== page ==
When birds collide …

Fall is the time for many birds to head south for comfort and refuge. But for an increasing number, their journey ends early as they collide with glass-panelled buildings.

One such collision happened to a Nashville Warbler, a small migratory bird that rammed into Centennial College on Morningside Avenue this month. It was one of a million birds that crash into buildings in Toronto every year, according to the City of Toronto.

This particular bird lucked out,  as it was rescued by a student and later released. Most birds who meet this fate are not as fortunate.

“This is an issue that isn’t going away, in fact, it’s getting worse,” Michael Mesure, director of Fatal Light Awareness Program (FLAP), said. “Building collisions are the leading cause of bird deaths across North America.”

FLAP works with the city and has tracked bird deaths in Toronto for more than a decade. Mesure says one to 10 birds annually hit a single building on average. Toronto has roughly 940,000 buildings.

At the Morningside campus, bird collisions happen almost weekly, a staff member said. But the campus isn’t the only Scarborough building that leads to bird deaths.

The top two most lethal structures to birds in the GTA are at 100 and 200 Consilium Place, near Hwy. 401 and McCowan Road, according to FLAP. The Consilium towers have an especially high death count, as more than 800 dead birds surrounding the complex were recorded from 2008 to 2009.

The towers are 18 storeys high and covered in glass.  It is believed the birds attempt to fly through the complex due to the transparency and reflection of the glass. Commonly the birds die from fractured skills or spines upon impact.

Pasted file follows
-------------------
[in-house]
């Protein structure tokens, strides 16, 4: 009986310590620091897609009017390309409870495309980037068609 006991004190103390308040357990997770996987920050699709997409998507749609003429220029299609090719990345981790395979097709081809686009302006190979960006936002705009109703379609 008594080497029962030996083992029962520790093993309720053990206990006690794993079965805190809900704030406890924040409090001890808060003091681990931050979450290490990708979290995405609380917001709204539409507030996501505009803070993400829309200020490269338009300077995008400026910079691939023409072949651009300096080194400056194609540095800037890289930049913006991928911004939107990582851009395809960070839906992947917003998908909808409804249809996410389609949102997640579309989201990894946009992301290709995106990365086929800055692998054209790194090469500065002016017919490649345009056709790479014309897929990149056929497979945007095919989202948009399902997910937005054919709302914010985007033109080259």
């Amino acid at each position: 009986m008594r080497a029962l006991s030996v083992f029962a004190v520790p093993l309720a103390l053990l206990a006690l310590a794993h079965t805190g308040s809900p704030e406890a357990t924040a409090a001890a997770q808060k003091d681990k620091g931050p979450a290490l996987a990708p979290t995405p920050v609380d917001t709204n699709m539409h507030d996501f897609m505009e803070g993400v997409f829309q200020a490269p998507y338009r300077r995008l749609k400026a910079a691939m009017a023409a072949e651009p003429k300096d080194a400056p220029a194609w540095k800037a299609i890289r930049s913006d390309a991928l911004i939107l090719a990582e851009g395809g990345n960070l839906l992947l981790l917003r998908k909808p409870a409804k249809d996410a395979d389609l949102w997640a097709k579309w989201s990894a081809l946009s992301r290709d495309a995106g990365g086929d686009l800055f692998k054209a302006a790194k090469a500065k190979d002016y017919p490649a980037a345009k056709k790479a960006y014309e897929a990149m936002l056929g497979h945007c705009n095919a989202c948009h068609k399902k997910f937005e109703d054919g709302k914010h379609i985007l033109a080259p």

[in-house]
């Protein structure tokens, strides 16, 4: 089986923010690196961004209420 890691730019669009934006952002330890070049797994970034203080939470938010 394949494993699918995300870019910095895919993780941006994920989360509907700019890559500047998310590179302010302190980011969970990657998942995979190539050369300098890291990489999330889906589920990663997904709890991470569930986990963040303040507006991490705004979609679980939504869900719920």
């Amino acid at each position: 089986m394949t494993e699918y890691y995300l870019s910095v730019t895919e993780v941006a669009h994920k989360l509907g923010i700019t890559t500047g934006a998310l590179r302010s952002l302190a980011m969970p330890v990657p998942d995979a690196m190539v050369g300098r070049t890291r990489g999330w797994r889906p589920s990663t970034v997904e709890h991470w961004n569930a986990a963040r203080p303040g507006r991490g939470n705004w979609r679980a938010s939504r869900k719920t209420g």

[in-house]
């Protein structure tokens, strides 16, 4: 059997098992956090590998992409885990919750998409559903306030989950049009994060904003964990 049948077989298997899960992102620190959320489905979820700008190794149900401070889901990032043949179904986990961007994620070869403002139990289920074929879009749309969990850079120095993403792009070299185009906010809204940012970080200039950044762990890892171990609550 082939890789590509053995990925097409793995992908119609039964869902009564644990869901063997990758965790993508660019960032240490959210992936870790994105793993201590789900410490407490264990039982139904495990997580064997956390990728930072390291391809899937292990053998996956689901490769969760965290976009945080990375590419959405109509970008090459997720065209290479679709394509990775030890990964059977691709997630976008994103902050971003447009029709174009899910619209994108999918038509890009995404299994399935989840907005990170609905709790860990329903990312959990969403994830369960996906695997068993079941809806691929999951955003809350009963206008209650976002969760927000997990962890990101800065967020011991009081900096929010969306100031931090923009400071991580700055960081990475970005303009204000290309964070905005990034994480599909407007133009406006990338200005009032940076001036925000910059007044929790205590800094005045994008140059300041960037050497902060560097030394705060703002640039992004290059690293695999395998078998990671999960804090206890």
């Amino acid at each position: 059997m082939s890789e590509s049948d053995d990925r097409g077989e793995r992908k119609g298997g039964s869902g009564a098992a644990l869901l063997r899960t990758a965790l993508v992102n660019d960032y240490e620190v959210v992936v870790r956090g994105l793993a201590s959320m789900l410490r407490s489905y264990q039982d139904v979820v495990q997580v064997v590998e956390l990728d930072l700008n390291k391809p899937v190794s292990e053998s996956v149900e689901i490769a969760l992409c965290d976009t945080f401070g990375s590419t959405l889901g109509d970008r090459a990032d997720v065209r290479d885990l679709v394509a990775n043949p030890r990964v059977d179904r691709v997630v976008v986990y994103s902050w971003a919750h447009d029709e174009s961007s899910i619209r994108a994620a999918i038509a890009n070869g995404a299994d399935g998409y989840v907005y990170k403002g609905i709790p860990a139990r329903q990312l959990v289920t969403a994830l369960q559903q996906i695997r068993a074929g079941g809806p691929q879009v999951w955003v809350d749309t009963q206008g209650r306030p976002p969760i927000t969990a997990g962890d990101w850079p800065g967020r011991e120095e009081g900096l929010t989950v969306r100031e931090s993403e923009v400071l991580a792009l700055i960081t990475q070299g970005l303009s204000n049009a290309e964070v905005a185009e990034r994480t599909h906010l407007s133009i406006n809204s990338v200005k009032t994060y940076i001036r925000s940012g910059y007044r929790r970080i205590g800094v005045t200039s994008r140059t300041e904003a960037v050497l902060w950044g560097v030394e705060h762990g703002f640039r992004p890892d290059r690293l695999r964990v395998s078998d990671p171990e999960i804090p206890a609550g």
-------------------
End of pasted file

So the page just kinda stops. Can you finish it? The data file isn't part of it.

Currently there is a legal case against the Consilium towers building management. Ecojustice — formerly the Sierra Legal Defence Fund — initiated a private prosecution under the Environmental Protection Act that to be brought to the courts in April 2011.

Consilium management, Menkes Property Management Services, say steps have been taken to address the problem since they purchased the towers in 2006. Lights are turned off at night and acoustic devices are used to deter the birds from the buildings.

However, none of these measures has been successful, Menkes vice-president Sonya Buikema said. The company continues to consult environmental organizations for options, she said.

One option the company is not interested in exploring, according to FLAP, is changing the aesthetics of the building.

“This has been the biggest obstacle to get any corporation to adopt, because aesthetically it changes the look of the building which many don’t want to do,” Mesure said.

Centennial’s Morningside campus has done just that to at least one panel of glass.

The college says they have put up markers to cut down on solar heating and to repel birds, but the remaining glass panels of the building still remain unmarked.

The migratory Nashville Wabler was reported to be in good health and released back into the wild by the Toronto Humane Society.